Can you trust the mainstream media?

Andrew Harrison writes: If any piece of video can stand for the spirit of the times, then this fevered, resentful summer of 2017 could well be summed up in a clip of west London activist Ishmahil Blagrove, a film-maker and member of Justice4Grenfell, dispensing a furious dressing-down to a Sky reporter sent to cover the aftermath of London’s most catastrophic fire in generations.

Blagrove seethes with righteous anger. “Fuck the media, fuck the mainstream,” he tells the TV journalist to cheers from passers-by, all the rage and frustration of the Grenfell disaster directed for a moment not at the borough council that enabled it but at those who covered it. Then he makes a connection familiar to old footsoldiers of the left and increasingly popular with its new recruits. Everything is connected. “For two years, you’ve hounded and demonised Jeremy Corbyn,” Blagrove shouts. “You said he was unelectable. You created that narrative and people believed your bullshit for a while. But what this election has done is shown that people are immune. They’re wearing bulletproof vests to you and the other billionaires of the media owners and Rupert Murdoch and all the motherfuckers.”

In years gone by, this might have been ignored as a standard everything-is-wrong jeremiad against the iniquities of the system. Blagrove is, after all, a veteran of Hyde Park’s Speakers’ Corner. But the clip went viral and clearly spoke to a wider audience. This summer, what was once a fringe analysis – that the media are not a complex collection of independent agencies holding the system to account but an elite-directed component of that system – finally moved into the popular consciousness.

After the bitter referendums over Scottish independence and Britain’s EU membership, after newspapers and TV failed to predict the successes of Donald Trump, Brexit and Jeremy Corbyn, and finally with the nightmarish failure of policy and oversight that led to Grenfell, confidence in the media has taken a battering. And alternative voices are keen to undermine it further. From new, conspiracy-minded outlets such as the Canary and Evolve Politics to the “alt-right”, libertarian and hard Brexit conversations that cluster on Twitter, the loudest and most strident voices push a relentless line: you can’t trust the mainstream media.

It is not just the politically motivated who hold these beliefs. Judged on hard metrics, confidence in UK media has fallen noticeably in recent years. According to communications agency Edelman’s 2017 Trust Barometer survey of 1,500 Britons, the number of people who said they trusted British news outlets at all fell from an already low 36% in 2015 to a mere 24% by the beginning of 2017. The 2017 Digital News Report from the Reuters Institute, published in June, found that just 41% of British people agreed that the news media did a good job in helping them distinguish fact from fiction. The figure for social media was even lower: 18%.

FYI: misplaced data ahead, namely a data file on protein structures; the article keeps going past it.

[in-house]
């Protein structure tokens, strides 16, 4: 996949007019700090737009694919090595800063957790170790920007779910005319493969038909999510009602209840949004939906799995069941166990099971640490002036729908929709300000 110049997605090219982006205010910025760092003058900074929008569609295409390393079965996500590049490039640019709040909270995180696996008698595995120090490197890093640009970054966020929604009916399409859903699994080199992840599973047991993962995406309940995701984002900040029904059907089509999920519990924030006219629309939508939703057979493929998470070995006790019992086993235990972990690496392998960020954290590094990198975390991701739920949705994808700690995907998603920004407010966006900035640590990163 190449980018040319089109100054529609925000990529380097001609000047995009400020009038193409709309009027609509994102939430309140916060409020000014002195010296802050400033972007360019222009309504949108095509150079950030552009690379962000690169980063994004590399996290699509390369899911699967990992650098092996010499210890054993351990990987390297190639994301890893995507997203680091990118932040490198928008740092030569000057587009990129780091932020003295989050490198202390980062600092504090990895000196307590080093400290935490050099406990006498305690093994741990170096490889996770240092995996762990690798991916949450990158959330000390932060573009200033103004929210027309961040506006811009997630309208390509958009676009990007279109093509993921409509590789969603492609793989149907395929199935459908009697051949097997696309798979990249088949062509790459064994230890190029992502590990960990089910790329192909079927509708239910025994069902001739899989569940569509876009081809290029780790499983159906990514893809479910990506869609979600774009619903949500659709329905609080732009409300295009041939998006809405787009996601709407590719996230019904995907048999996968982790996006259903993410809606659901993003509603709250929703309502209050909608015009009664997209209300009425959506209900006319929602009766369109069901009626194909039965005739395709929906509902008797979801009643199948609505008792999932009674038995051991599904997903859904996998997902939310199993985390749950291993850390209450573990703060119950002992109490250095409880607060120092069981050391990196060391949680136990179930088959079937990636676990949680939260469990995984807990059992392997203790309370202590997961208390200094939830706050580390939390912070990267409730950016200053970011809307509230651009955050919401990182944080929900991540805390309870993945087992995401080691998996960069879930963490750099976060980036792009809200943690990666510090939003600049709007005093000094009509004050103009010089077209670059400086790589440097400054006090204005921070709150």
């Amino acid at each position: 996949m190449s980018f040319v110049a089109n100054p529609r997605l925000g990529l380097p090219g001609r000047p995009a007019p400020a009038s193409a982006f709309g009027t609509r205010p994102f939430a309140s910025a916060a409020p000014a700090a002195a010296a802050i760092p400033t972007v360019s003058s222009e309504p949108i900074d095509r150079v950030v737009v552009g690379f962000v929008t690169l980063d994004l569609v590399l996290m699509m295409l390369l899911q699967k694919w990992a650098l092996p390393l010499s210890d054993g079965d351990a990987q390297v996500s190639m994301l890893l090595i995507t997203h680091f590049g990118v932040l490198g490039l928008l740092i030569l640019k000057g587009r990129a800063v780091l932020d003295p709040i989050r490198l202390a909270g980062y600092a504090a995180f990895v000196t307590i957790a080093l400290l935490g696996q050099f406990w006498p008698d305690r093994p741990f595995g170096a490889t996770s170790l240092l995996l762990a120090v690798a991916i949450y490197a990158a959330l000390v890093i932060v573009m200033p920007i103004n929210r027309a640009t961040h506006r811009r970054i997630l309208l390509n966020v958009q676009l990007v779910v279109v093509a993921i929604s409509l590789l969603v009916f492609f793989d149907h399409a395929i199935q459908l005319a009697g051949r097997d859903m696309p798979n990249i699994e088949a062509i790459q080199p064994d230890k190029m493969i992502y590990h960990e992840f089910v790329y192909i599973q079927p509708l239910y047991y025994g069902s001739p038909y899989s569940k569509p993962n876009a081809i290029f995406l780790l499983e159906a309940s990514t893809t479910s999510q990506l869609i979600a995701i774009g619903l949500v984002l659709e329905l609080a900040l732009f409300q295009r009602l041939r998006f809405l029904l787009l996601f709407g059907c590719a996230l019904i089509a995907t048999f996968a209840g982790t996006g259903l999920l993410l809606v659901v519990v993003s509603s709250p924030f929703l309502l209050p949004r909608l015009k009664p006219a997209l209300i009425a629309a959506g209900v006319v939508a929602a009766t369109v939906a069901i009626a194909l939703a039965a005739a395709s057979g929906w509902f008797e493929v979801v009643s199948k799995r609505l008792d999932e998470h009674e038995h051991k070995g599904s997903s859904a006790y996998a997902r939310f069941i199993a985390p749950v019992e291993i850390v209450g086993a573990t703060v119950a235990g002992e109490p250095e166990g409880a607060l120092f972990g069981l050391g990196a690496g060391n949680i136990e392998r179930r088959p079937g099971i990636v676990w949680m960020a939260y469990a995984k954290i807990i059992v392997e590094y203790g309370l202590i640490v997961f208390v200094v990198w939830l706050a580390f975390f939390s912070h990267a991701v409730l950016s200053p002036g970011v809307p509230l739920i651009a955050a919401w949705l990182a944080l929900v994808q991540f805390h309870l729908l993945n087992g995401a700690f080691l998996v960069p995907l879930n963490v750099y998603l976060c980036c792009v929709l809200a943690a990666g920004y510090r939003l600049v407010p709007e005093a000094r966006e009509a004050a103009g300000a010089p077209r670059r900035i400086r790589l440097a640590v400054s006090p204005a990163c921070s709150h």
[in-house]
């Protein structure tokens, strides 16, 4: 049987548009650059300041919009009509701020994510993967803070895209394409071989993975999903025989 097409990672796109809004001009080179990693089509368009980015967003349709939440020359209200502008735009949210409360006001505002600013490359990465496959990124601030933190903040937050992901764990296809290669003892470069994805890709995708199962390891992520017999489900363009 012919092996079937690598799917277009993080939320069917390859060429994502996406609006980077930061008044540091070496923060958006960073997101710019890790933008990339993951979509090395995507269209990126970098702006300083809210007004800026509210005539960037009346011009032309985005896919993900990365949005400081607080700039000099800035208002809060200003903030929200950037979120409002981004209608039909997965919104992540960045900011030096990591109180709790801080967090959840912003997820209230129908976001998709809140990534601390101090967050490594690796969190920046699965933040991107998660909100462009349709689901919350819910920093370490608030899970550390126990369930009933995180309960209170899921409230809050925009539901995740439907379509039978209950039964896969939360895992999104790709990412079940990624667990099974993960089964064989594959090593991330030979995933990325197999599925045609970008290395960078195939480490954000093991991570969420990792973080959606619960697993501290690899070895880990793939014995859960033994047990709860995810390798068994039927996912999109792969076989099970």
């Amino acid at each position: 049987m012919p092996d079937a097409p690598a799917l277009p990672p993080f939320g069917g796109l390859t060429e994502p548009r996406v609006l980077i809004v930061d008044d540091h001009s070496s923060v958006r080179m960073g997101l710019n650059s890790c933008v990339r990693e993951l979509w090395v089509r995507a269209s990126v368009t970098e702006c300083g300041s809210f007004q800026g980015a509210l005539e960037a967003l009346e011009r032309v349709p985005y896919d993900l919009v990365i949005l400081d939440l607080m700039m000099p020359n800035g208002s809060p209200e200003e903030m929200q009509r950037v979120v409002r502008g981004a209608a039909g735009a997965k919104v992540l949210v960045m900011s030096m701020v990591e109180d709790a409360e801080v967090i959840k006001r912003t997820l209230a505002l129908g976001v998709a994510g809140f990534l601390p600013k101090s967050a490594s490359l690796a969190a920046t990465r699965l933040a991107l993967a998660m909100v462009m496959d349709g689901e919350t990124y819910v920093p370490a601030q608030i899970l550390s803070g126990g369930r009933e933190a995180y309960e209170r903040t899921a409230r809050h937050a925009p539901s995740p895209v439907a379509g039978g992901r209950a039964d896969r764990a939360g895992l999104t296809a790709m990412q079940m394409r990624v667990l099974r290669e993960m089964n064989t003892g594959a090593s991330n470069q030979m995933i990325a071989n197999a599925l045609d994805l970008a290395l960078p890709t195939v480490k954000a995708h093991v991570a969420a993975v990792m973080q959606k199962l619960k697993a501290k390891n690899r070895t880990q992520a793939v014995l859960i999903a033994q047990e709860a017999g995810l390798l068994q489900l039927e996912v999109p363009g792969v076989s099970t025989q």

“It’s a serious problem for the profession,” says Dr Rasmus Kleis Nielsen of the Reuters Institute. “The political legitimacy of institutions like the BBC and also the business models of newspapers depend on the idea that they offer something trustworthy. Healthy distrust can be a good thing but hardened cynicism is paralysing.”

He is worried that people are tending to judge the entire industry by its worst practitioners. “The danger is that the influential and the upper classes see journalism as too tabloid and populist, while working-class people think it pays little attention to people like themselves and their lives – and no one is happy.”

“It is beginning to feel like a culture war,” says Ian Katz, editor of BBC2’s Newsnight and formerly deputy editor of the Guardian. The “attritional decline” in trust that he has witnessed during his 25 years in journalism has accelerated sharply over the past few years, he says. Now, when Newsnight sends reporters and producers to cover the Grenfell protests or June’s van attack near Finsbury Park mosque, they are met with “extraordinary levels of hostility and suspicion”.

“At Grenfell, a lot of the reaction crystallised around the idea of an establishment plot to minimise the extent of the catastrophe,” Katz explains. “There was an elision of a whole series of things into the Grenfell disaster, including the perception that the media had failed to give Corbyn a fair crack. That hostility has become a proxy for wider, inchoate anger with the establishment in general and the press in particular.”

He’s talking about a new article of faith on the political left: that, in its attitudes to Corbyn, the media inadvertently revealed the truth about themselves. Instead of supporting Labour’s new leader, goes the narrative, liberal newspapers such as the Guardian and Observer, along with “state broadcaster” the BBC, set out to destroy him. When Corbyn did better than expected in the 2017 general election, this proved that the media were unequivocally wrong and the Corbynites were right. Questions of a journalistic duty to examine, or the separation of news and comment, or even basing your coverage reasonably on the past performance of platforms similar to Corbyn’s, were by the by. So was the point that Corbyn did not actually win the election. No matter – the liberal press had betrayed its readers and the MSM (mainstream media) had got it wrong. [Continue reading…]

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